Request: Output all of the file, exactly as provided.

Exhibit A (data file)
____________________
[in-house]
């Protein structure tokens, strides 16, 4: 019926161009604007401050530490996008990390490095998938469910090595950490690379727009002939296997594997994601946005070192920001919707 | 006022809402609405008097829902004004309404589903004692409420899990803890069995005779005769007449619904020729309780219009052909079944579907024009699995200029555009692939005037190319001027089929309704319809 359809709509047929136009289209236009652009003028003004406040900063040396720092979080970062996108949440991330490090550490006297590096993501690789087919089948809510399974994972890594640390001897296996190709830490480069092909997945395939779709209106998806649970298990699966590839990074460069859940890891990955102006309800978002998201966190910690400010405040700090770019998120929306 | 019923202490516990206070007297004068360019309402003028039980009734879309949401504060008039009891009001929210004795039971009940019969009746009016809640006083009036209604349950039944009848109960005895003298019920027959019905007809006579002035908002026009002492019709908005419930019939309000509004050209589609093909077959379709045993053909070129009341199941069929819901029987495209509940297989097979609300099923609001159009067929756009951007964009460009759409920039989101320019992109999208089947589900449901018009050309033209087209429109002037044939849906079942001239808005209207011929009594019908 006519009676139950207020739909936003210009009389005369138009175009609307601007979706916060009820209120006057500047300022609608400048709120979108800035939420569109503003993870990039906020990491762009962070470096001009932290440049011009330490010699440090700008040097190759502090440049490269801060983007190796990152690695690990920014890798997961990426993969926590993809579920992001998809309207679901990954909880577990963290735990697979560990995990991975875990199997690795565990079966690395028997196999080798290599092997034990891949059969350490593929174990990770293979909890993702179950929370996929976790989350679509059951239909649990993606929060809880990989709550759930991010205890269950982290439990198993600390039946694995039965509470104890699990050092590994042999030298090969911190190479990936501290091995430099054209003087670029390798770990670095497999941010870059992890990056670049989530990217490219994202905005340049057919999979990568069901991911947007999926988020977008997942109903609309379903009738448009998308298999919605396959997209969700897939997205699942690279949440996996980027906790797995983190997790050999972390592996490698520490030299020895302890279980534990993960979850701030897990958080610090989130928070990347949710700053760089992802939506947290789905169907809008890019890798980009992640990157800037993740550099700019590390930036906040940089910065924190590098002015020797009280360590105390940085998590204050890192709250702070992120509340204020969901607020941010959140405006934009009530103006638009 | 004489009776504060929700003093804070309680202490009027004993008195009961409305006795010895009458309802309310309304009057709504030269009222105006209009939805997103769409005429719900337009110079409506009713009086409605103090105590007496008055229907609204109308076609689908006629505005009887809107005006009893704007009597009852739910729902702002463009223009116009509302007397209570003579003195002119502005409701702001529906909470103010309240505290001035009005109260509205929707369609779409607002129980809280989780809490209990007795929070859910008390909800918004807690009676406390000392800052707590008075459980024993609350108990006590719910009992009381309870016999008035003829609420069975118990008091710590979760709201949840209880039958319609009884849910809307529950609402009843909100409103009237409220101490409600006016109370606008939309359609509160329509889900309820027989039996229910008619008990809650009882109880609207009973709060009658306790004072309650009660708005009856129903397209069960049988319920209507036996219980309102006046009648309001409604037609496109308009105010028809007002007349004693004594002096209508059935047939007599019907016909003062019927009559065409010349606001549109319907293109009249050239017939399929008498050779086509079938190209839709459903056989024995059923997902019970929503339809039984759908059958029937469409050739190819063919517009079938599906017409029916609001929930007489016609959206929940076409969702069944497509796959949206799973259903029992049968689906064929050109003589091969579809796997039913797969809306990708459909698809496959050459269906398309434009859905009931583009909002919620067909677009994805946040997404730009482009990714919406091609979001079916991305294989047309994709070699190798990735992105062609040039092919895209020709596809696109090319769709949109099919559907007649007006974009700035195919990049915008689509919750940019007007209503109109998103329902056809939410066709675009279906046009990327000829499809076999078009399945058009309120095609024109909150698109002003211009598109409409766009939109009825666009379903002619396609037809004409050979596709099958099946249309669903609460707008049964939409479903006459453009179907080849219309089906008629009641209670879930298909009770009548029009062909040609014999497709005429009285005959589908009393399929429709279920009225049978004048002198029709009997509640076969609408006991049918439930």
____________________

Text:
[in-house]
């Protein structure tokens, strides 16, 4: 019926161009604007401050530490996008990390490095998938469910090595950490690379727009002939296997594997994601946005070192920001919707 | 006022809402609405008097829902004004309404589903004692409420899990803890069995005779005769007449619904020729309780219009052909079944579907024009699995200029555009692939005037190319001027089929309704319809 359809709509047929136009289209236009652009003028003004406040900063040396720092979080970062996108949440991330490090550490006297590096993501690789087919089948809510399974994972890594640390001897296996190709830490480069092909997945395939779709209106998806649970298990699966590839990074460069859940890891990955102006309800978002998201966190910690400010405040700090770019998120929306 | 019923202490516990206070007297004068360019309402003028039980009734879309949401504060008039009891009001929210004795039971009940019969009746009016809640006083009036209604349950039944009848109960005895003298019920027959019905007809006579002035908002026009002492019709908005419930019939309000509004050209589609093909077959379709045993053909070129009341199941069929819901029987495209509940297989097979609300099923609001159009067929756009951007964009460009759409920039989101320019992109999208089947589900449901018009050309033209087209429109002037044939849906079942001239808005209207011929009594019908 006519009676139950207020739909936003210009009389005369138009175009609307601007979706916060009820209120006057500047300022609608400048709120979108800035939420569109503003993870990039906020990491762009962070470096001009932290440049011009330490010699440090700008040097190759502090440049490269801060983007190796990152690695690990920014890798997961990426993969926590993809579920992001998809309207679901990954909880577990963290735990697979560990995990991975875990199997690795565990079966690395028997196999080798290599092997034990891949059969350490593929174990990770293979909890993702179950929370996929976790989350679509059951239909649990993606929060809880990989709550759930991010205890269950982290439990198993600390039946694995039965509470104890699990050092590994042999030298090969911190190479990936501290091995430099054209003087670029390798770990670095497999941010870059992890990056670049989530990217490219994202905005340049057919999979990568069901991911947007999926988020977008997942109903609309379903009738448009998308298999919605396959997209969700897939997205699942690279949440996996980027906790797995983190997790050999972390592996490698520490030299020895302890279980534990993960979850701030897990958080610090989130928070990347949710700053760089992802939506947290789905169907809008890019890798980009992640990157800037993740550099700019590390930036906040940089910065924190590098002015020797009280360590105390940085998590204050890192709250702070992120509340204020969901607020941010959140405006934009009530103006638009 | 004489009776504060929700003093804070309680202490009027004993008195009961409305006795010895009458309802309310309304009057709504030269009222105006209009939805997103769409005429719900337009110079409506009713009086409605103090105590007496008055229907609204109308076609689908006629505005009887809107005006009893704007009597009852739910729902702002463009223009116009509302007397209570003579003195002119502005409701702001529906909470103010309240505290001035009005109260509205929707369609779409607002129980809280989780809490209990007795929070859910008390909800918004807690009676406390000392800052707590008075459980024993609350108990006590719910009992009381309870016999008035003829609420069975118990008091710590979760709201949840209880039958319609009884849910809307529950609402009843909100409103009237409220101490409600006016109370606008939309359609509160329509889900309820027989039996229910008619008990809650009882109880609207009973709060009658306790004072309650009660708005009856129903397209069960049988319920209507036996219980309102006046009648309001409604037609496109308009105010028809007002007349004693004594002096209508059935047939007599019907016909003062019927009559065409010349606001549109319907293109009249050239017939399929008498050779086509079938190209839709459903056989024995059923997902019970929503339809039984759908059958029937469409050739190819063919517009079938599906017409029916609001929930007489016609959206929940076409969702069944497509796959949206799973259903029992049968689906064929050109003589091969579809796997039913797969809306990708459909698809496959050459269906398309434009859905009931583009909002919620067909677009994805946040997404730009482009990714919406091609979001079916991305294989047309994709070699190798990735992105062609040039092919895209020709596809696109090319769709949109099919559907007649007006974009700035195919990049915008689509919750940019007007209503109109998103329902056809939410066709675009279906046009990327000829499809076999078009399945058009309120095609024109909150698109002003211009598109409409766009939109009825666009379903002619396609037809004409050979596709099958099946249309669903609460707008049964939409479903006459453009179907080849219309089906008629009641209670879930298909009770009548029009062909040609014999497709005429009285005959589908009393399929429709279920009225049978004048002198029709009997509640076969609408006991049918439930």